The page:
[SOLVED] Class Weight for BCELoss

(Miguel Varela Ramos) #1

Hey there,

I’m trying to increase the weight of an under sampled class in a binary classification problem.

torch.nn.BCELoss has a weight attribute, however I don’t quite get it as this weight parameter is a constructor parameter and it is not updated depending on the batch of data being computed, therefore it doesn’t achieve what I need.

What is the correct way of simulating a class weight, similar to the way Keras does?

Cheers

3 Likes
Loss weighting imbalanced data
[SOLVED] Class Weighed Binary Crossentropy not working, even with equal weights
[SOLVED] Should I use torch.clamp after torch.sigmoid?
(Miguel Varela Ramos) #2

Solved with a custom loss function:

def weighted_binary_cross_entropy(output, target, weights=None):
        
    if weights is not None:
        assert len(weights) == 2
        
        loss = weights[1] * (target * torch.log(output)) + \
               weights[0] * ((1 - target) * torch.log(1 - output))
    else:
        loss = target * torch.log(output) + (1 - target) * torch.log(1 - output)

    return torch.neg(torch.mean(loss))
7 Likes
(htt210) #3

According to the doc here
http://pytorch.org/docs/nn.html#bceloss
the weight parameter is a tensor of weight for each example in the batch. Thus, it must have the size equal to the batch size. You can set the weight at the beginning of each batch, for example:
criterion = nn.BCELoss() for batch in data: input, label, weight = batch criterion.weight = weight loss = criterion.forward(predct, label) ...

8 Likes
(Miguel Varela Ramos) #4

That’s a neat solution as well… I ended up changing my loss function again to NLLLoss, which supports class weights, and it’s probably the easiest native solution. My custom loss was giving me NaNs towards the end of training and I have no idea why!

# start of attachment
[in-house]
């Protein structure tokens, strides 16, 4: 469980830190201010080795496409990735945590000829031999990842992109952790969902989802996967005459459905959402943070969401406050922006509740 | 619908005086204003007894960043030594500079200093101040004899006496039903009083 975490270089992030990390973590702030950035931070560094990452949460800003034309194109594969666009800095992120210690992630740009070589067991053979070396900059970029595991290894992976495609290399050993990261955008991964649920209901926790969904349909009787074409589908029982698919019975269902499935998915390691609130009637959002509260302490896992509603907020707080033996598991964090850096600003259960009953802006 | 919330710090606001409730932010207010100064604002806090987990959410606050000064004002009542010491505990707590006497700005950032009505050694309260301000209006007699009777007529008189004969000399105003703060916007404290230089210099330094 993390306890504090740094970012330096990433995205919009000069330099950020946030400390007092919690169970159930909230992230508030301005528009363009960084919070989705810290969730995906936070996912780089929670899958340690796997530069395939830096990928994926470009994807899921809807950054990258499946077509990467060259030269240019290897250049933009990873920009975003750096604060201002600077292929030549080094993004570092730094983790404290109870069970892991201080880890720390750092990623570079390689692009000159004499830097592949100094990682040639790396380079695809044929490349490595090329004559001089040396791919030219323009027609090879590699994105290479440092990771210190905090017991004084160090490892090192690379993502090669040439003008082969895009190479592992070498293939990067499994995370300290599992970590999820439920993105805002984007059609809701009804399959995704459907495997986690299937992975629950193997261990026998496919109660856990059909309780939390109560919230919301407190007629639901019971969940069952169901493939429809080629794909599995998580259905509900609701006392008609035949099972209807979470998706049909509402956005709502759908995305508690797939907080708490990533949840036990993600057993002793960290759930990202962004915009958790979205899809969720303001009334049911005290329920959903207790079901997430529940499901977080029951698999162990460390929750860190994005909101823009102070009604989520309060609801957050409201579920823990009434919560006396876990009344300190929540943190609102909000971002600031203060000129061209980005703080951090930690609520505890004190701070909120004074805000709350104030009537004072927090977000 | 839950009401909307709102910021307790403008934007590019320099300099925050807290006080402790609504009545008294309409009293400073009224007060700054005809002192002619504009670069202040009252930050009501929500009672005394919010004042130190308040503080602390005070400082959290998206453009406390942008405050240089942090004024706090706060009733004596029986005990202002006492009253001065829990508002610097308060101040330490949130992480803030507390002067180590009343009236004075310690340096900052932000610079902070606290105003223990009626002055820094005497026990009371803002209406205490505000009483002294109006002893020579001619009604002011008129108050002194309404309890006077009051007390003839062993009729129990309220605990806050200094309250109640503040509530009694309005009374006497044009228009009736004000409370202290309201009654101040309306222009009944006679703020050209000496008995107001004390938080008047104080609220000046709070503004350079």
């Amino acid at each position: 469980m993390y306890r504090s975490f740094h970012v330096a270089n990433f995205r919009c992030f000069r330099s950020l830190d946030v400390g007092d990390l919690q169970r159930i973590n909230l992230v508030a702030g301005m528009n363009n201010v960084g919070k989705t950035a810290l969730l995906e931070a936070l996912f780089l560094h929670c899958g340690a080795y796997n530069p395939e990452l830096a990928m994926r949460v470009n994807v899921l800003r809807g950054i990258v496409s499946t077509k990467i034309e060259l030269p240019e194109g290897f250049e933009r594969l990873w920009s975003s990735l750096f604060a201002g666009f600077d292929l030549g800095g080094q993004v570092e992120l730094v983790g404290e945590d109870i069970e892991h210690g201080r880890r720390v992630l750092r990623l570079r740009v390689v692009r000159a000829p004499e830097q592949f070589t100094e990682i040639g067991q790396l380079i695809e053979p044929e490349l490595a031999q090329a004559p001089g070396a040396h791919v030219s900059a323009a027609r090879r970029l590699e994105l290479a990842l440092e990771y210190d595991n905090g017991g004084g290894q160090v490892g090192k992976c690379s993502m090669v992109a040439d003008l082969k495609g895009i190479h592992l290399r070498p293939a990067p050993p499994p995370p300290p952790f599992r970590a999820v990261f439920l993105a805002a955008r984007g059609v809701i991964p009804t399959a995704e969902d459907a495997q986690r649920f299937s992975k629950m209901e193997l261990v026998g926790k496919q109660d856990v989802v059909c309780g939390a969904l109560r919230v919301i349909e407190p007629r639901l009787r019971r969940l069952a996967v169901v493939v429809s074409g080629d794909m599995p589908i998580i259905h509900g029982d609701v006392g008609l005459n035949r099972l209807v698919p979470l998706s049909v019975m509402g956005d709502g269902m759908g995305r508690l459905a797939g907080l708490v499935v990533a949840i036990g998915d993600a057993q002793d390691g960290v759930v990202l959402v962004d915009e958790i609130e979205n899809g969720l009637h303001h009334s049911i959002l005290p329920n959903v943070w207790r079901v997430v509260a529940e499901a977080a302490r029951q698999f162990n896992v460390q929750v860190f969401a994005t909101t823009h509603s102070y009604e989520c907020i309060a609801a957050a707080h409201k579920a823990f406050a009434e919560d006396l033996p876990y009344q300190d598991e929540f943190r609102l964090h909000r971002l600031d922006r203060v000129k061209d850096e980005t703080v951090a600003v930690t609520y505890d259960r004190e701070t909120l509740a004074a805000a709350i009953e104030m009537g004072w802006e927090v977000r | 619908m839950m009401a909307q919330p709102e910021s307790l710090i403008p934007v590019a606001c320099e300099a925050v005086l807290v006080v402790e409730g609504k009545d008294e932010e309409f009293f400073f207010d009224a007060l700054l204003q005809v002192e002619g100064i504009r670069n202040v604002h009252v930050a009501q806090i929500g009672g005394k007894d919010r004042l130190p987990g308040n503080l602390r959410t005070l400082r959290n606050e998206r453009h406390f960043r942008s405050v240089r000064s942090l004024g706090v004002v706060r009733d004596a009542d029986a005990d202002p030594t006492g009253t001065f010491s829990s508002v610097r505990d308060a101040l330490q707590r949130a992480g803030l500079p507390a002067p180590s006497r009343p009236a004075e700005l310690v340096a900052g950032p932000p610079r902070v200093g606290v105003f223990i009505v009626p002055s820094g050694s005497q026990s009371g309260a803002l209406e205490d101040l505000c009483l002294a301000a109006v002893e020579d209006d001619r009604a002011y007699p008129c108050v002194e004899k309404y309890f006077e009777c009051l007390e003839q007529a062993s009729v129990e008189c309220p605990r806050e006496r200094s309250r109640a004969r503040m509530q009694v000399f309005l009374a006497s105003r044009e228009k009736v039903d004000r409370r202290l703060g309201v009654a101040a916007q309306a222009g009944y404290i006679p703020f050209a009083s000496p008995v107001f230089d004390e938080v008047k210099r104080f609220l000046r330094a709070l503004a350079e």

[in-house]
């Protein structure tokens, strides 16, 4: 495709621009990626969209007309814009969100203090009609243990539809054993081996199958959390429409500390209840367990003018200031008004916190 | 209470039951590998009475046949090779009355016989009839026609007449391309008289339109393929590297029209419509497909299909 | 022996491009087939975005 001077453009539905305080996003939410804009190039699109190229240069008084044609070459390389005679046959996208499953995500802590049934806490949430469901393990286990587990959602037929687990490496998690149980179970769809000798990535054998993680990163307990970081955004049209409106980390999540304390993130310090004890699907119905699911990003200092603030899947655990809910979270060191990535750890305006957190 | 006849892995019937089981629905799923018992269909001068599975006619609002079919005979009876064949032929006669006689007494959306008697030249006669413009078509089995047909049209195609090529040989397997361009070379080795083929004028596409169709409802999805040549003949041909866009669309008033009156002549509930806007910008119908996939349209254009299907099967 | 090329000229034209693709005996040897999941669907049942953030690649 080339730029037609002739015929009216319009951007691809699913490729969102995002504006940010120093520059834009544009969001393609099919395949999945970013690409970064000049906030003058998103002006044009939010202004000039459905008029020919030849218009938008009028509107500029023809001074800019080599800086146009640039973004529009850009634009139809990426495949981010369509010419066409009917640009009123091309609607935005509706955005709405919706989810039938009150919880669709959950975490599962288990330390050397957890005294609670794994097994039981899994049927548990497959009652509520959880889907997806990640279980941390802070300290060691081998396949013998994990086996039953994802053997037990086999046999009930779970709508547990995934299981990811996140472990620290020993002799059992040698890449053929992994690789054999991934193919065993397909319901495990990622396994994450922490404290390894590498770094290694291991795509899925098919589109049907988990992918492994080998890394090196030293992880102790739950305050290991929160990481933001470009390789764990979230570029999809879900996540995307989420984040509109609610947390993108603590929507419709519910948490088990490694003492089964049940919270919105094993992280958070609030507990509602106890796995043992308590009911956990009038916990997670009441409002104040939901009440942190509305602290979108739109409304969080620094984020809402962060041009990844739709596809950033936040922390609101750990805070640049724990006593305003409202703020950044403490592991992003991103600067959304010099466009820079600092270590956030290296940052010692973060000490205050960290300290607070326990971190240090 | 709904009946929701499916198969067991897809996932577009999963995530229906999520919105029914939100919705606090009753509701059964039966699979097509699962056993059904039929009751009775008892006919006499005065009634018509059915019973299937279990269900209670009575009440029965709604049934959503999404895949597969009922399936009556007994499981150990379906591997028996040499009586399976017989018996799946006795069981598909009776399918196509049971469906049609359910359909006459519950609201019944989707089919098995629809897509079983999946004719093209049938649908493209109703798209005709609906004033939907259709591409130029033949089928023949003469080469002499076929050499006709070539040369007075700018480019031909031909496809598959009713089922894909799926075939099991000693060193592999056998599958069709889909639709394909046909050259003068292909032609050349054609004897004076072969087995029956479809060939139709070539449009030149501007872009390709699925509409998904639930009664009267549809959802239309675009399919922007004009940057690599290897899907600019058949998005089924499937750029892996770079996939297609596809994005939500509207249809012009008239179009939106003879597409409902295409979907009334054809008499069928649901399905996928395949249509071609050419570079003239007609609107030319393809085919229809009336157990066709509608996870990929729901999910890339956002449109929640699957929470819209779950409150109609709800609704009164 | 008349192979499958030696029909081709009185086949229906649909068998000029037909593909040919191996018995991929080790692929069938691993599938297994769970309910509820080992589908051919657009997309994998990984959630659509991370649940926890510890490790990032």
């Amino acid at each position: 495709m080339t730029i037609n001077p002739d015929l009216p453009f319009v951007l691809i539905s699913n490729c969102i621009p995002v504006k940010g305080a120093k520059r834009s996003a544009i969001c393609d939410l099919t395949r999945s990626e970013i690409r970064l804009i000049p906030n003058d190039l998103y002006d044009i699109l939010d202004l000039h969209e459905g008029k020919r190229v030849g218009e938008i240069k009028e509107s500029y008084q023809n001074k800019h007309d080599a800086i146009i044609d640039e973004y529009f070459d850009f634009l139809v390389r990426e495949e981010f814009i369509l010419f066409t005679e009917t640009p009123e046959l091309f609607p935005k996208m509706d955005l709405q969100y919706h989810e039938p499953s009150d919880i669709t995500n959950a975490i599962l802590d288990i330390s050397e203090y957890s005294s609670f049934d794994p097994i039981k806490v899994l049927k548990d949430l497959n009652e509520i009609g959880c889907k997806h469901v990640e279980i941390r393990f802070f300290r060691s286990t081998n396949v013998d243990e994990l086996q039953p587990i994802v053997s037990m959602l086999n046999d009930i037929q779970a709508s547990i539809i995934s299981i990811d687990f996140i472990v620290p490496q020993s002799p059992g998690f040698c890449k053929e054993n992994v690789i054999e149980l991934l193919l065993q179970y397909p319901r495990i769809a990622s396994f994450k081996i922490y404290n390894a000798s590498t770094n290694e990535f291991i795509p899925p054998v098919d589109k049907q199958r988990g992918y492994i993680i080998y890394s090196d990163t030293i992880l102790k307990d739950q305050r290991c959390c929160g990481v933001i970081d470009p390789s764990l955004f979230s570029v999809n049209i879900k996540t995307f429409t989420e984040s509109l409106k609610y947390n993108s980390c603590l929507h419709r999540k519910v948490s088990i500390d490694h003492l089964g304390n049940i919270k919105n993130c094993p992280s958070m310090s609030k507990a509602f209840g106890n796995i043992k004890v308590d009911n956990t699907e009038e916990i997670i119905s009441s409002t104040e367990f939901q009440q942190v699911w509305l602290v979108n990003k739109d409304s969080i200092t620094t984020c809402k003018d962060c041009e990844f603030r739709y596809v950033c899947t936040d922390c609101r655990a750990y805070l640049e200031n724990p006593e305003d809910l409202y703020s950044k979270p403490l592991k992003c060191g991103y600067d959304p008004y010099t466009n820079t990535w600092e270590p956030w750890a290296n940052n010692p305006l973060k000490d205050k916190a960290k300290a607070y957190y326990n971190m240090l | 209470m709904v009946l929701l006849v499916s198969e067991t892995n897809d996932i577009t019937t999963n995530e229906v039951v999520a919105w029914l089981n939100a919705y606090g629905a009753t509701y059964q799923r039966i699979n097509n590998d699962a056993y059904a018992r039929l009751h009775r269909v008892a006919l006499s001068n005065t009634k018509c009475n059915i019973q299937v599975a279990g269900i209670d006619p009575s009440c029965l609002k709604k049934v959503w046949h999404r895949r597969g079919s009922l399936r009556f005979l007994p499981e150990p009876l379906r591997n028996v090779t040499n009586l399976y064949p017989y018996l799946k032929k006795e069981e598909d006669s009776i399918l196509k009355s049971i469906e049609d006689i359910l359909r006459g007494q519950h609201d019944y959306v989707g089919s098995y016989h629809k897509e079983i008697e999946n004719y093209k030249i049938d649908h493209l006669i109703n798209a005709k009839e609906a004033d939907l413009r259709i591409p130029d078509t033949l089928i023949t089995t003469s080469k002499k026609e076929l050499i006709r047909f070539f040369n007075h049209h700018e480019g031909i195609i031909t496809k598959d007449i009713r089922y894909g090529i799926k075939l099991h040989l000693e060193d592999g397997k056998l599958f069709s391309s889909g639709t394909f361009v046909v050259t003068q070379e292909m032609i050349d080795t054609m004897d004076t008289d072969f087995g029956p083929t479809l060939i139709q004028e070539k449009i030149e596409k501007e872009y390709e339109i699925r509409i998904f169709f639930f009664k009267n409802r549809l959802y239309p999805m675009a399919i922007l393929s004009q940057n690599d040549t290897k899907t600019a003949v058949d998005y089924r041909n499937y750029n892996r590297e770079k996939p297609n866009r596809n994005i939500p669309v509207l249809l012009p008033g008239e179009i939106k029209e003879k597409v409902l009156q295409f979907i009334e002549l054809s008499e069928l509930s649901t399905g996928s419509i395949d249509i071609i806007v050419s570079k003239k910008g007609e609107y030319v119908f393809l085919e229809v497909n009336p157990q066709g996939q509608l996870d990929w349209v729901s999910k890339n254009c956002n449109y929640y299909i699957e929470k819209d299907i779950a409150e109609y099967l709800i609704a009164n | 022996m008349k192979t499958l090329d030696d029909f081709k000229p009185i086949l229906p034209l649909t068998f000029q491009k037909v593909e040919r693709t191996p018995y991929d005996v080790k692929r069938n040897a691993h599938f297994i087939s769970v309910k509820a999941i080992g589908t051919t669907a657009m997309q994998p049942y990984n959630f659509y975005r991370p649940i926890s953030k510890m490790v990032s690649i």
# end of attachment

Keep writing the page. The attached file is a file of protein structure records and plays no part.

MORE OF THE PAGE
(htt210) #5

Did you apply LogSoftmax before computing the loss. NLLLoss takes log probability as input, not the probability.

1 Like
(Miguel Varela Ramos) #6

Yes, I did change the softmax to a log-softmax. The custom loss however, is working with a regular softmax, but I guess it could be related to the lack of an epsilon term to prevent the system to output a “hard one or zero”.

1 Like
(Qinqing Liu) #7

Thank you. This works for me.

(Alex Choy) #8

Ref to the c code, there is a safe_log function which returns log(1e-12) if the input is 0.

(Chuong Nguyen) #9

That may be the numerical unstable. Applying clamp may help:

output = torch.clamp(output,min=1e-8,max=1-1e-8)  
loss =  pos_weight * (target * torch.log(output)) + neg_weight* ((1 - target) * torch.log(1 - output))
2 Likes
(Miguel Varela Ramos) #10

yes, that’s the easiest way… But you can simply use the NLLoss, it supports class weights now

#11

there should be a “-” in loss function

#12

sorry I’m wrong, I ignored the torch.neg:sweat:

(Mohamed Ouftou) #13

Hello thanks for ur costum function i use it but i had this eror
The size of tensor a (32) must match the size of tensor b (2) at non-singleton dimension 1
can u help with this problem ?

(Alex Fann) #14

Just a quick question. When applying BCELoss with weights, do we need to normalize the weights with the batch size? Or raw weights would be fine?

(David Ruhe) #15

Hi Miguel,

I’m wondering how you used NLLLoss for a binary classification problem?

(The Bloodthirster) #16

Thanks,I just don’t know how to use weight to join NNLLoss.